Tomatoes taste like summer, don’t they?
One of my favorite things to do when I’m at the vacation home (aka Dad’s house in the Napa Valley) is to pop a few cherry tomatoes in my mouth, still warm from the sun. They taste like sunshine.
I feel like for the first time in years, I’ve really taken advantage of tomato season. I realized when I was writing my profile for SF Food Swappers that all but one of the savory recipes I’d written for the blog included tomatoes: Caprese Jam, Cornmeal Pizza, Voodles, Tomato Basil Sloppy Joes, Massaged Kale Salad. Apparently, I’m a little obsessed.
The tough thing about tomatoes is the fact that they can turn ripe so quickly. So many of us keep tomatoes in the fridge until we’re ready to use them. Right?
My mother loved the Food Network Show Good Eats with Alton Brown (I can’t stand him). Several years ago, she saw an episode where he explained why you shouldn’t keep tomatoes in the fridge – it changes the taste and texture of the fruit.
I found the episode – boy is it dated! He talks bout putting tomatoes in the fridge at minute 6:50. If you’re like he and can’t stand him, here’s an article from the Kitchn that says it in a few sentences.
While I have a strong distaste for Alton Brown, he taught my mom (who taught me) a valuable kitchen lesson. I always keep tomatoes on the counter until they’re on the verge of being too ripe – then if I can’t cook them immediately I’ll transfer them to the fridge.
Which is how I ended up making this recipe. My tomatoes got so ripe that I had to move them to the fridge in order for them not to spoil (sorry mom!). When I opened my fridge today, I realized that it was probably the last possible day that they were viable. I decided to make another version of my boozy heirloom tomato sauce, this time making it cheezy with nutritional yeast. It turned out yummy.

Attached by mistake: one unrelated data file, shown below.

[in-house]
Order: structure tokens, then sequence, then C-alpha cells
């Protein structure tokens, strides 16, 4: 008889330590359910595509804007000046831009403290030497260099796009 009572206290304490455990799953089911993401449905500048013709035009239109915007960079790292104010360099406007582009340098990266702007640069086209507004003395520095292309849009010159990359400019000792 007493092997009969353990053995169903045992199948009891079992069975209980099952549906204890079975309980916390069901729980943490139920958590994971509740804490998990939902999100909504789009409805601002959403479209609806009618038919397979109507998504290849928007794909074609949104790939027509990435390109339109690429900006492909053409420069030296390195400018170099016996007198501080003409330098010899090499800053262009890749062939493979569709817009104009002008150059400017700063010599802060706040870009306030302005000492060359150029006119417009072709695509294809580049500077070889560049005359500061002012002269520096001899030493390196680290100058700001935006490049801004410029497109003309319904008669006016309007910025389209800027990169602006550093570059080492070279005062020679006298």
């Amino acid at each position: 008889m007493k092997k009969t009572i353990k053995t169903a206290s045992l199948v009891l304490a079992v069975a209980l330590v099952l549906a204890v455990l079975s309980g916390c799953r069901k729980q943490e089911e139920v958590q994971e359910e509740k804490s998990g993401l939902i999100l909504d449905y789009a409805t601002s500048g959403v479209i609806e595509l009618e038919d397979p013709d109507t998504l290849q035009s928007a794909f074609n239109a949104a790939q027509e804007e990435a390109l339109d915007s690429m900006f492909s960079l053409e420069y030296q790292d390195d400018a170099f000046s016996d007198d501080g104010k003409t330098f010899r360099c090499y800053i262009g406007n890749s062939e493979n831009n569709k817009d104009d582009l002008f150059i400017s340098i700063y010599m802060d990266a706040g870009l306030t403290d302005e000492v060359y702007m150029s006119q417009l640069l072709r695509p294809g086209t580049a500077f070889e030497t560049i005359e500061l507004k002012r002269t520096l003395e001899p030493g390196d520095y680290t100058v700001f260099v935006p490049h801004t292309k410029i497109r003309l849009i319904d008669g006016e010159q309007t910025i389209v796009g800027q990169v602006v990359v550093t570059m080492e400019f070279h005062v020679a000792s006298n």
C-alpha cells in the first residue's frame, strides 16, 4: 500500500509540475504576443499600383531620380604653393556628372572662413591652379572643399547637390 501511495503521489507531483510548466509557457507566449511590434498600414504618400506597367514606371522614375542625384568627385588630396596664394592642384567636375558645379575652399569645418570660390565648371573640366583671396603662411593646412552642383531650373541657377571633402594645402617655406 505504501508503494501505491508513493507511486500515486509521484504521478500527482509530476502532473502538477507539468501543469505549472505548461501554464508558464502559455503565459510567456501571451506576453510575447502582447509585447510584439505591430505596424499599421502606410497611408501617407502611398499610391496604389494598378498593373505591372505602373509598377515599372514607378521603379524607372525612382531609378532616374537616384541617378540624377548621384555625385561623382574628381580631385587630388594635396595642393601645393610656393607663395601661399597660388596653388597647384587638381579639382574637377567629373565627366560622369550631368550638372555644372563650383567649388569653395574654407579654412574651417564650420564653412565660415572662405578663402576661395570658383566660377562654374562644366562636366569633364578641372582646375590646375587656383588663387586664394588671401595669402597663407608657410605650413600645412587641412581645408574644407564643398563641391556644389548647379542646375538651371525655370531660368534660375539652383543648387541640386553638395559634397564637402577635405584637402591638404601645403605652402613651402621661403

Thankfully, since the tomatoes sat so long on the counter, they were still very flavorful despite having lived in the fridge for a little while (and since I made sauce, the texture wasn’t an issue).
I don’t specify the amount of pasta to use, because I think that’s a personal choice – people are particular about their sauce-to-pasta ratio. Personally, I like mine pretty saucy. I like to use the twirly shape of brown rice pasta (I know it’s called fusilli, but I like to say twirly better).
The end of tomato season is in sight, which is a bit sad. But I think I lived it to its fullest.
Cheezy Boozy Heirloom Tomato Pasta
Print, email, or text the recipe here.
2″ leek, chopped (or 1/4 cup onions sliced into half moons)
2 heirloom tomatoes, chopped (I used one red and one yellow)
2 tablespoons vodka*, white wine, or balsamic vinegar
2 tablespoons nutritional yeast
1.5 teaspoon Braggs Liquid Aminos (or soy sauce)
dash of salt
dash of cayenne pepper (optional, see note)
Start the water for the pasta, and cook according to instructions.
While the pasta is cooking, sauté the leek or onion in olive oil in a large skillet until softened. Add the rest of the ingredients, and cook until reduced into a thick sauce. Taste and adjust seasoning. It should be done when the pasta is done. Add the pasta directly to the sauce pan, toss to coat, and serve.
*I used the chili-infused vodka I got at the food swap. Since you most likely don’t have chili-infused vodka sitting in your freezer, you can add a dash or two of cayenne pepper or add some red pepper flakes to give the sauce some spice.